To proceed with the file restore click the Restore button at the bottom of the screen:
The Extraction Options Screen appears where you can enter a destination path. You may also enter a UNC network path as target. Note that the BackupChain’s Monitor application runs with your own user credentials and in your user session; hence, you may also use mapped drives and other network shares that you normally access.
Advanced Extraction Options
Select “Show Advanced Options” to change advanced extraction options, for example to enable restoring ACLs:
“Update Settings” controls how the files are to be restored. You have the option to overwrite all existing files without warning, extract only new files or new versions of existing files, or only new versions of existing files (refresh).
The section “File Retention Settings” determines what to do when a name clash occurs. The default is to ask before overwriting but you may also chose skipping files or automatic renaming.
The section “Miscellaneous Settings” contains three options:
1. The option “Don’t build folder tree” restores all files into a single folder.
2. Restore files to original location will use the folder information from the backup store to put the files back to the same original folder.
3. Password for decryption: Enter here the exact same password as entered in the backup task.
4. Temporary files folder: When restoring deduplicated files, BackupChain needs space for temporary files. Especially when you work with very large files you may need to provide a temporary file folder on a different (and faster) drive, if C: doesn’t have enough space left.
5. Restore ACL for directories and files restores the access control lists for each file and folder. Note this is only available if both file source and destination is NTFS.
When you proceed with the restore operation, the restore progress screen opens:
In case of an error, check the logs via the View Logs screen for more information. The log viewer will open where you can export as HTML, amongst other options.
Restoring a Single File
If you want to restore a single file from a backup folder, simply double click on the file or click on the magnifying glass. Note: If you are using BackupChain Server Enterprise Edition and you select a virtual disk file (*.VDI, *.VMDK, *.VHD, *.VHDX) you can open the Granular Restore option and restore individual files and folders from inside a deduplicated or plain file virtual machine backup.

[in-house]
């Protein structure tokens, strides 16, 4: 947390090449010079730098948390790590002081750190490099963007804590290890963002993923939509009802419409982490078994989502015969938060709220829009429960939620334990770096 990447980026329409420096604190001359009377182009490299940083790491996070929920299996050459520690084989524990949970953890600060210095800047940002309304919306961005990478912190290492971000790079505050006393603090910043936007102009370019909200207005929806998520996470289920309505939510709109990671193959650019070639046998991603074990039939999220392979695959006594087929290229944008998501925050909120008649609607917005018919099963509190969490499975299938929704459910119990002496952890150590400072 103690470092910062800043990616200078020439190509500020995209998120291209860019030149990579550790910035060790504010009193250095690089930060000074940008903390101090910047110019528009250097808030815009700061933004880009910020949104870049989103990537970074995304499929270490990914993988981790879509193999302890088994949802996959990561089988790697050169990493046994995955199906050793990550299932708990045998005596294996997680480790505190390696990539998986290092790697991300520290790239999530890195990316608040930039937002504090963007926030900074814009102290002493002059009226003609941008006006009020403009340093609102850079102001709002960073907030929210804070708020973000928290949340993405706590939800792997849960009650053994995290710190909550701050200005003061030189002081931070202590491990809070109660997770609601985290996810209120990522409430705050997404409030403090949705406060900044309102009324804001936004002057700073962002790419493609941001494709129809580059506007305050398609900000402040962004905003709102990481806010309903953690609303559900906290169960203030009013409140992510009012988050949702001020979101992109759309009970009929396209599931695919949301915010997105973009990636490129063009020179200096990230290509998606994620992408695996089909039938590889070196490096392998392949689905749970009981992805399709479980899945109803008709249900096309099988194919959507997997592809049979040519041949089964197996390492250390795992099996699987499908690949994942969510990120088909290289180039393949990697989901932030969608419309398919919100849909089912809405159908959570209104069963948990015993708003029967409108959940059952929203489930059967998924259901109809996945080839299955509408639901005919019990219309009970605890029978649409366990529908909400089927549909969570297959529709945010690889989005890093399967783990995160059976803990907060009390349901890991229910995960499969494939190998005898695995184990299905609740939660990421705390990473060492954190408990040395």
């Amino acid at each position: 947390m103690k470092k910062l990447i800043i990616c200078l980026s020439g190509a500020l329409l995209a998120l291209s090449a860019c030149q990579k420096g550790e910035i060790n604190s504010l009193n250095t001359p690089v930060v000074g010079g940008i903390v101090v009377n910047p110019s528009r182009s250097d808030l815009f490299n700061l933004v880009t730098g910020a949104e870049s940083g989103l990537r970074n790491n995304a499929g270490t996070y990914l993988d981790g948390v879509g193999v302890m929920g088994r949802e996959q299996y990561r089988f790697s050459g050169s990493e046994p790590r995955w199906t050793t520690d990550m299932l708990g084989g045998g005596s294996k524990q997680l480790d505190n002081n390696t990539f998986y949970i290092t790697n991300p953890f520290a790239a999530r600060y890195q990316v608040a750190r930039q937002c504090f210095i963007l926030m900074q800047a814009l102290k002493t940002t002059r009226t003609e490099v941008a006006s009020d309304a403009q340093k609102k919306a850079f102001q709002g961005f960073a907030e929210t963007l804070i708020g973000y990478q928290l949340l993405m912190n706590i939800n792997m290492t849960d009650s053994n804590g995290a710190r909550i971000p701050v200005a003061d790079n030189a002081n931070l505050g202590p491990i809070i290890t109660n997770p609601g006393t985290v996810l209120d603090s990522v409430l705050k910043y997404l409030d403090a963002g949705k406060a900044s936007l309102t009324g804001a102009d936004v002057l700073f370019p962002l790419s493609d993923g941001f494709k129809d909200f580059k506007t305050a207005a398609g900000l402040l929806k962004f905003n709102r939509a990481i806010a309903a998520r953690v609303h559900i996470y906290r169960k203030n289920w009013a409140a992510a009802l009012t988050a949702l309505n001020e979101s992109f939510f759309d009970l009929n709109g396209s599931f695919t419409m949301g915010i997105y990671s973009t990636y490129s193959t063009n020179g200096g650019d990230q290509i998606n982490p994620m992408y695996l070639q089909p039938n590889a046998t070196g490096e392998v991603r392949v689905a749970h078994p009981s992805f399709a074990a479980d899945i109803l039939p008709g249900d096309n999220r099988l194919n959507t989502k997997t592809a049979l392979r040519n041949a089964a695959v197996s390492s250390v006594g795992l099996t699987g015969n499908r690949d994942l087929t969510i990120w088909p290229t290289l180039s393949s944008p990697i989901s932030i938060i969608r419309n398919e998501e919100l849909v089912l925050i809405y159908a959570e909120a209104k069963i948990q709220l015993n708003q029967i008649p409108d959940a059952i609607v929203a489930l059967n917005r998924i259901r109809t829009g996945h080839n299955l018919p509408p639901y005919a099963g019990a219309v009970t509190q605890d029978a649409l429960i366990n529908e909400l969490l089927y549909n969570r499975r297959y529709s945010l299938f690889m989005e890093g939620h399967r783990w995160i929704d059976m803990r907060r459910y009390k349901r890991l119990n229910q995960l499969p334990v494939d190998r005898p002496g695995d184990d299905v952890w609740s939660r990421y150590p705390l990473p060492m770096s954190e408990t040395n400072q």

Once you click on the file you will see older file versions at the bottom half of the screen. In order to directly open one of those files, double click either on the latest version (above) or one of the older versions (list below). Instead of double-clicking you could also click the magnifying glass. For virtual disks, the screen above opens and you can pull out files and folders from the VHD without having to restore the entire VHD. For all other files that aren’t virtual disks, the following screen opens:
If you are dealing with an encrypted file you need to enter the password now. As you can see above, BackupChain uses a temporary folder on the system drive to restore the file. However, this may not be convenient for very large files. In those cases you may want to change the folder before clicking Open.
The option “open file using default program” can be unchecked so you can access the file directly from disk with any tool you like; otherwise, the default program registered with the file type will be called to open the file.